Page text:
Some Sort of Spell Part 2: 24″ Nips
Our show reconstructs books that have been divided into thirds and assigned to three different hosts. We then recap the book in full over three episodes.
In this episode, Courtney tells us about an epic non-birthday dinner, reveals a nominee for the world’s worst name, and introduces us to the hardest working butterflies.
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From the back cover:
She didn’t ask to be rescued.
Beatrice’s half sister had done a lot of crazy things, but inviting Elliot Chalmers to temporarily share their home while his was being renovated–that was the limit!
Everyone knew that Beatrice and Elliott had never seen eye to eye over her dedication to her orphaned siblings. He’d even nicknamed her “Cinders.”
Well, handsome prince or no, she hadn’t invited him to interfere. And although silently grateful for the added household discipline, Beatrice drew the line where Elliott seemed most intent on crossing–her personal life!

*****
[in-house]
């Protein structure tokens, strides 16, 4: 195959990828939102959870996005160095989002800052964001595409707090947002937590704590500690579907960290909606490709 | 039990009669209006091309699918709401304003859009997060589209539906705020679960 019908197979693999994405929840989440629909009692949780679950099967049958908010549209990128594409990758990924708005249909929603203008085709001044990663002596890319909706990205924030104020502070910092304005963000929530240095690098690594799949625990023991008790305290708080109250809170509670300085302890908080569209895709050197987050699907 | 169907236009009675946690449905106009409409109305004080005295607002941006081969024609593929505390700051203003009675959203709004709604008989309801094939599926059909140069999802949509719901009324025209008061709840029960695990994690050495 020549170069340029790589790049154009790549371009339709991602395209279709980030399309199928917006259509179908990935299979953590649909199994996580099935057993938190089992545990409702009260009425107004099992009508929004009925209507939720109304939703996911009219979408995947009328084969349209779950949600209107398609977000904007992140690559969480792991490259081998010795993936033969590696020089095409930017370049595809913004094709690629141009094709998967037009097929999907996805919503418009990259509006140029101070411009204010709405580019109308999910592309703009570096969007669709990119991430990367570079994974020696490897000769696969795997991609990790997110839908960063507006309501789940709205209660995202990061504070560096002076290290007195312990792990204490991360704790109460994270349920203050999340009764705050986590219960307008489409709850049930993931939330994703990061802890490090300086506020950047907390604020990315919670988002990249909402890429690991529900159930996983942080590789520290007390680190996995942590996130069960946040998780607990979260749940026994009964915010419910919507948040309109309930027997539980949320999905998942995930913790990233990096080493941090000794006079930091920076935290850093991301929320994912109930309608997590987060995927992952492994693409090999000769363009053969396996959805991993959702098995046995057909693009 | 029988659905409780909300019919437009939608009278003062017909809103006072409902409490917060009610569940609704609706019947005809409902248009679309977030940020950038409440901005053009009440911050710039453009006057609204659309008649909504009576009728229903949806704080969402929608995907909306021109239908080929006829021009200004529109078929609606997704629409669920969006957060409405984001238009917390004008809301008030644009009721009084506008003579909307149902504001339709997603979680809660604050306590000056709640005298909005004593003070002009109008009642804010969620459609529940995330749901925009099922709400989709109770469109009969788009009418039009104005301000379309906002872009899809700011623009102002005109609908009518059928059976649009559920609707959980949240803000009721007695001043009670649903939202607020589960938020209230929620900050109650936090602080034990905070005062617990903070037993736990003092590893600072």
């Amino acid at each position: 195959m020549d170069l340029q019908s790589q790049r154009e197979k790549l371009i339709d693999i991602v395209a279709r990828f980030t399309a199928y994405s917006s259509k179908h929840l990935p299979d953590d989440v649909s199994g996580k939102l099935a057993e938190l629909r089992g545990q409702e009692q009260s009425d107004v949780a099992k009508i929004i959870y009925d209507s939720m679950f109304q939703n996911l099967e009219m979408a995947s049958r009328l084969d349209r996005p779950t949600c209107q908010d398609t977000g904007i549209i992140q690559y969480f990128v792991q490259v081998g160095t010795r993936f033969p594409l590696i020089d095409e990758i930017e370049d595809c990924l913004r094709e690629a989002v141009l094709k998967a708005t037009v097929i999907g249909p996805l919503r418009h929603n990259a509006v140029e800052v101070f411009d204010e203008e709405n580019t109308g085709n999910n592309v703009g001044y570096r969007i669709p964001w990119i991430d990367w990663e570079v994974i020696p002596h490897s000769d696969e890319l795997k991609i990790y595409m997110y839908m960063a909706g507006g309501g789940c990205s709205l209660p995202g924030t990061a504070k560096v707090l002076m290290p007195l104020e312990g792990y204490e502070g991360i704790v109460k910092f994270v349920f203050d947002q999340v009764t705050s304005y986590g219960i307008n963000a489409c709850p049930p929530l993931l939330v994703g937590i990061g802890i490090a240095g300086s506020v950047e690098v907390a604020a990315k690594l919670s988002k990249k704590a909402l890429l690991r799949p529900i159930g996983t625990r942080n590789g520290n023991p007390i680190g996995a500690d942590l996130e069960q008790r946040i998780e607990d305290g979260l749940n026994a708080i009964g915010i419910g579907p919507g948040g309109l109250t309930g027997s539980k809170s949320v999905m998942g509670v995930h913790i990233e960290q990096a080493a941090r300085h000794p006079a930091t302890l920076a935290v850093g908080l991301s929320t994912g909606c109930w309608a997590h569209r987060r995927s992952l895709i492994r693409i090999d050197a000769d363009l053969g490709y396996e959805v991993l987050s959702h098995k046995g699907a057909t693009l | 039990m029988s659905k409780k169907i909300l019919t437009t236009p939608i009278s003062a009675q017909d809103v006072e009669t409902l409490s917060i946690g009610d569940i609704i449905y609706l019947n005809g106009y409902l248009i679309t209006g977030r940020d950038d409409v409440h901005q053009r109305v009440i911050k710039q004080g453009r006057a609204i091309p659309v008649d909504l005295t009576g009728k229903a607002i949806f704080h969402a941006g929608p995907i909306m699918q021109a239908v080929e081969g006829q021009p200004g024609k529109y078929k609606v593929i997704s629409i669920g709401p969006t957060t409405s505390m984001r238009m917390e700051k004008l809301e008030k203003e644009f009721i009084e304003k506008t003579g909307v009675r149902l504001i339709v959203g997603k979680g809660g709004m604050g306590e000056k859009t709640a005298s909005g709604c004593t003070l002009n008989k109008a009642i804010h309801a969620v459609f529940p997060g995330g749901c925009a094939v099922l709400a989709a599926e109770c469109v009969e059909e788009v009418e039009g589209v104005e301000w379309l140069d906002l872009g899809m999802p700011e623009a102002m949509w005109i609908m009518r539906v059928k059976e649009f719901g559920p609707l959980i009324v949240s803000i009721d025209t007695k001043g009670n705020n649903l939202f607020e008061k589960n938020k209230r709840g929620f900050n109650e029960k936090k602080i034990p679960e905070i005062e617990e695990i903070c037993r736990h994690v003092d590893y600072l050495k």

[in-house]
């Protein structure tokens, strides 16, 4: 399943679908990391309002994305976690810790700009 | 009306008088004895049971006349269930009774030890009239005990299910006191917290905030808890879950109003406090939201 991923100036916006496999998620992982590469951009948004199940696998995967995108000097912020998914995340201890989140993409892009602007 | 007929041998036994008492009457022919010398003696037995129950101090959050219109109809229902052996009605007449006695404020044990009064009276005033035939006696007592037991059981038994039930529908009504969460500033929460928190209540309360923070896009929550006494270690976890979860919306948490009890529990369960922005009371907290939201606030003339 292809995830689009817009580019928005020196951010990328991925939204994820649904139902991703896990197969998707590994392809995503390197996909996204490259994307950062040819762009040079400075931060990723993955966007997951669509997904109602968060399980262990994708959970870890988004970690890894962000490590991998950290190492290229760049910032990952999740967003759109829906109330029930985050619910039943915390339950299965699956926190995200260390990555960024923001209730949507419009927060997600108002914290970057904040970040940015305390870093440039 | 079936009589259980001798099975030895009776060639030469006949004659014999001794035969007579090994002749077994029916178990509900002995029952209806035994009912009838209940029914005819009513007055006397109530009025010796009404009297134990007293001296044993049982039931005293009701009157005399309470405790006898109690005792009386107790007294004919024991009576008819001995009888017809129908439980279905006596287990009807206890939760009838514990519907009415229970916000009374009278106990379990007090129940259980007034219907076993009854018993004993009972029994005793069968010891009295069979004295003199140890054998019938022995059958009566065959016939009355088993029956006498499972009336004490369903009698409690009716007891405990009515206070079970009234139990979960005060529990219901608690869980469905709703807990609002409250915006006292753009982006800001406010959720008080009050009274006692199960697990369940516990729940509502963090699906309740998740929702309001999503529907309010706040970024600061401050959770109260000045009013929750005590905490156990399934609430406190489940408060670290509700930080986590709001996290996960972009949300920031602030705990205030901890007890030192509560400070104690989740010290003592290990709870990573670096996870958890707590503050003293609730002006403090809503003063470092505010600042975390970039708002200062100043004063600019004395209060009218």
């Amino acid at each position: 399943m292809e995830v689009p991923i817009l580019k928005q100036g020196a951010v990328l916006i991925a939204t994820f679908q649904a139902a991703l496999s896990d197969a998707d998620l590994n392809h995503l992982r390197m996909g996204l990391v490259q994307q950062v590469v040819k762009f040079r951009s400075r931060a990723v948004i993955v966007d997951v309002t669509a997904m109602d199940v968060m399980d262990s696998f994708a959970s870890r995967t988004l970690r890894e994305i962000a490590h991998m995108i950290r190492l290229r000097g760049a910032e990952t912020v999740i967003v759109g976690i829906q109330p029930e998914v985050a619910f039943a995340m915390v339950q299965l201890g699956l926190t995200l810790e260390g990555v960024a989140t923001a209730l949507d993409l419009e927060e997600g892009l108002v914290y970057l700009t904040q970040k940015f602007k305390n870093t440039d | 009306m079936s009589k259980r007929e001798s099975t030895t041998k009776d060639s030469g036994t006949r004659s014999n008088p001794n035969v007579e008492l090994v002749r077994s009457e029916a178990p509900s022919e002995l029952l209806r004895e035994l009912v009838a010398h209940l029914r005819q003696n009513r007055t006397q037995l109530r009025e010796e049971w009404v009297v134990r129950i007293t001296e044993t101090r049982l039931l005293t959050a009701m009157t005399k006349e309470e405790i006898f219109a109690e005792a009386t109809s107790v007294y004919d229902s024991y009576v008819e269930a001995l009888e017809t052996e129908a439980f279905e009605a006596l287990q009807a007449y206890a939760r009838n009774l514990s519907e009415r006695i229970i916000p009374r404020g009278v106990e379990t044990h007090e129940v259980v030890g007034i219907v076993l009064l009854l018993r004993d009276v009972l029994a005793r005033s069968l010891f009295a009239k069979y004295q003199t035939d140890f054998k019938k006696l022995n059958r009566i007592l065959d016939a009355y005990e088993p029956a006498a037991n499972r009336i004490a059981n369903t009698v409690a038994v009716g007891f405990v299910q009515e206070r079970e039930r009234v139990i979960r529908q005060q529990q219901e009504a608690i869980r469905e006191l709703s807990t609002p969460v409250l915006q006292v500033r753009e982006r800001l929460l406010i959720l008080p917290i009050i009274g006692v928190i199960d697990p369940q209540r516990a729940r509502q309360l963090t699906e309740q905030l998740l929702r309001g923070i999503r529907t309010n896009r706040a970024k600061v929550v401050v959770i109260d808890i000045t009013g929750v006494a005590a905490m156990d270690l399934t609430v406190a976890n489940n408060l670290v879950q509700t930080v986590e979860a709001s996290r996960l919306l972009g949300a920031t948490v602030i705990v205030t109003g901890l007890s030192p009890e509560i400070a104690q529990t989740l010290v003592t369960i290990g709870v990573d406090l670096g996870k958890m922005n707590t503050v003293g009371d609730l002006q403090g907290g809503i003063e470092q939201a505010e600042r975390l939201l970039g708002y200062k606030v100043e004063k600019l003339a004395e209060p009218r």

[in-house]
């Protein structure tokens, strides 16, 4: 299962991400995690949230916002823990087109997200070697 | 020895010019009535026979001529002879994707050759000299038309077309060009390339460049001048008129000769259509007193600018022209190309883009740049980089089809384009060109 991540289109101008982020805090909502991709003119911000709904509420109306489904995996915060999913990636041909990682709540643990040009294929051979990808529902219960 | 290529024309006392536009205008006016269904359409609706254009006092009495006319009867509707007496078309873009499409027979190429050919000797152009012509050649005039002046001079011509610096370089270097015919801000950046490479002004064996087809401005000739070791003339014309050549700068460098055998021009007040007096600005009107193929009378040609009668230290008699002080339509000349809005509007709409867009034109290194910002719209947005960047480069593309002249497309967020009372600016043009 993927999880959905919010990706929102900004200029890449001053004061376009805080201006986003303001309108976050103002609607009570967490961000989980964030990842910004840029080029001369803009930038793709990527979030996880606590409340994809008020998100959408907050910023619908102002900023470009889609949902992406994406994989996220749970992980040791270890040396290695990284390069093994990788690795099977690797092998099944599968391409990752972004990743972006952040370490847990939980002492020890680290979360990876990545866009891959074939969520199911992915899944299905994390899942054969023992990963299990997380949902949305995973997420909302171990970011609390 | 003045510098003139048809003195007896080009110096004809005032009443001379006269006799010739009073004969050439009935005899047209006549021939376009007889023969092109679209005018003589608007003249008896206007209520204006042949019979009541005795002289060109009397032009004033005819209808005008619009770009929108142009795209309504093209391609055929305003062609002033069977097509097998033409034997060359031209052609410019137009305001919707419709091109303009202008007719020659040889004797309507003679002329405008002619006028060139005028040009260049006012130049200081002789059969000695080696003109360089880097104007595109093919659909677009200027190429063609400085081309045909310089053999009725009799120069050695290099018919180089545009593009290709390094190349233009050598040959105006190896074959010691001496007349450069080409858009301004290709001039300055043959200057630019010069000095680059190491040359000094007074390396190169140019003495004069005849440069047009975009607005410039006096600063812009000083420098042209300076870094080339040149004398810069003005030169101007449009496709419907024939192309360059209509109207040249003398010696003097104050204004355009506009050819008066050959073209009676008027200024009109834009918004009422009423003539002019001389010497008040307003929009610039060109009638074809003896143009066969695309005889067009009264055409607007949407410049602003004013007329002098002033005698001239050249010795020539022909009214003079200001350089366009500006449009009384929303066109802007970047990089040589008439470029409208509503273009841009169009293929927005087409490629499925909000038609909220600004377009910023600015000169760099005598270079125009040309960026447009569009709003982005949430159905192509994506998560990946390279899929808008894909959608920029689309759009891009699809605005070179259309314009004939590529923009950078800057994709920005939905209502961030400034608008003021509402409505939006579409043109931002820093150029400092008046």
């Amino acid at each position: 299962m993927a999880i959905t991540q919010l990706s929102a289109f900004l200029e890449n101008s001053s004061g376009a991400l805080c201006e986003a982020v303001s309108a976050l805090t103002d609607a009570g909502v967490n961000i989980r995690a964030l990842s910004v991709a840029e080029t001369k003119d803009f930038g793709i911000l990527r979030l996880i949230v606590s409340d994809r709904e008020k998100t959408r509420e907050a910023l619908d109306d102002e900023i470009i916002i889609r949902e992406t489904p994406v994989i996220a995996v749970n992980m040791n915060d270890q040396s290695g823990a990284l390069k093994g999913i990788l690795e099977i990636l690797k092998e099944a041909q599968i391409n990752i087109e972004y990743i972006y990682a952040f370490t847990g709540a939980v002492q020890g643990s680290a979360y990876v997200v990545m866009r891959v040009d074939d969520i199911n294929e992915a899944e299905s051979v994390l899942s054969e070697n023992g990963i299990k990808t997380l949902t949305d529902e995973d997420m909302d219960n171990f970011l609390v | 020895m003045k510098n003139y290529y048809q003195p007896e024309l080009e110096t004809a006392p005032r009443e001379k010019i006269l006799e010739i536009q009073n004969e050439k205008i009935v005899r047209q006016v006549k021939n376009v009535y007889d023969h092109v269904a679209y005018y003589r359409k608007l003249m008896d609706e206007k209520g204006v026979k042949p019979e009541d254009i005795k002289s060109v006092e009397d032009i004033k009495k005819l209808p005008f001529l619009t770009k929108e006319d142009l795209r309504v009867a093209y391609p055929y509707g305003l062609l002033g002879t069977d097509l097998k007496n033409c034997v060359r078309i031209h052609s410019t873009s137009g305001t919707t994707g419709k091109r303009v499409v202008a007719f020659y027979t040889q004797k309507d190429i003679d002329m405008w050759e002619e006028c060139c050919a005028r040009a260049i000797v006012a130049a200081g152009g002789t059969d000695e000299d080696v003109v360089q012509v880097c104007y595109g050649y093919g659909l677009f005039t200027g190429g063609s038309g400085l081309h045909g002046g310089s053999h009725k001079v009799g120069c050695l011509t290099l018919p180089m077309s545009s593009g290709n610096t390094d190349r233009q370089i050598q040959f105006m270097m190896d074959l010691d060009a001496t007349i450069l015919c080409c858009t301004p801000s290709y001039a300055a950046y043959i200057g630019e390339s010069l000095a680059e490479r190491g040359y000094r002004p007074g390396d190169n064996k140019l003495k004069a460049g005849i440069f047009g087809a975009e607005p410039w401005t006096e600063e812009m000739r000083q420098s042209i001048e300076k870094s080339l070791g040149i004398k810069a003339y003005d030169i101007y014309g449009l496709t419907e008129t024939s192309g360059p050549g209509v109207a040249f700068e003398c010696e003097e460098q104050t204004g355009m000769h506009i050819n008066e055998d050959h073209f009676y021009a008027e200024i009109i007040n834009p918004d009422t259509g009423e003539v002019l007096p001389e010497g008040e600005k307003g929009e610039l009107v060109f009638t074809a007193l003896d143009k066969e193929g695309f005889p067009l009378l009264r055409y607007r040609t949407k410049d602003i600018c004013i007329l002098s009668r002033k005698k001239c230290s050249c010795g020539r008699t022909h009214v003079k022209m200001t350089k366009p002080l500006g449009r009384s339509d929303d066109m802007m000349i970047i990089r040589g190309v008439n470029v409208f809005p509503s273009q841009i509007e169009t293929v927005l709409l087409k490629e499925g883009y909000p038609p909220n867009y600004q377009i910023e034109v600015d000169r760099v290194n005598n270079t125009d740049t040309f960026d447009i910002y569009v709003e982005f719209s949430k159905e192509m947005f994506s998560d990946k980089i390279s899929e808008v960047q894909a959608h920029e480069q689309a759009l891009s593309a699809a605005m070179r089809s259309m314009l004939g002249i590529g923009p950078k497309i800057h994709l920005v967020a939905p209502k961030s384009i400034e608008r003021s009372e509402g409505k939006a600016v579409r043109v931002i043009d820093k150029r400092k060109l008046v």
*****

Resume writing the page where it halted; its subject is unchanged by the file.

Some relevant characters:
- Beatrice Bellaire: aka “Cinders” and “the runt of the litter.” Raised her siblings after they were orphaned. Cooks, cleans, and has endemic breasts that knock over bystanders. Has been body-shamed her whole life and has the self-esteem to prove it.
- Elliot Chalmers: under 6′. Has GIANT hands. Extremely presumptuous and creepy. NOT related by blood to Beatrice. Celebrates his birthday on days that aren’t his birthday.
- Lucilla: Beatrice and Elliot’s half-sister involved with a TV producer named Horrocks. Is so terrible it’s a mystery why anyone talks to her.
- Mirry: Beatrice’s sister and lingerie buyer. Mime?
- William: Beatrice’s brother that isn’t a twin. Thinks Playboy gives you pimples.
- Benedict and Sebastian: Beatrice’s twin brothers. Largely interchangeable.
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Read More About this Season’s Chosen Non-Profit:
“826 National amplifies the impact of our national network of youth writing and publishing centers, and the words of young authors. We serve as an international proof point for writing as a tool for young people to ignite and channel their creativity, explore identity, advocate for themselves and their community, and achieve academic and professional success.”
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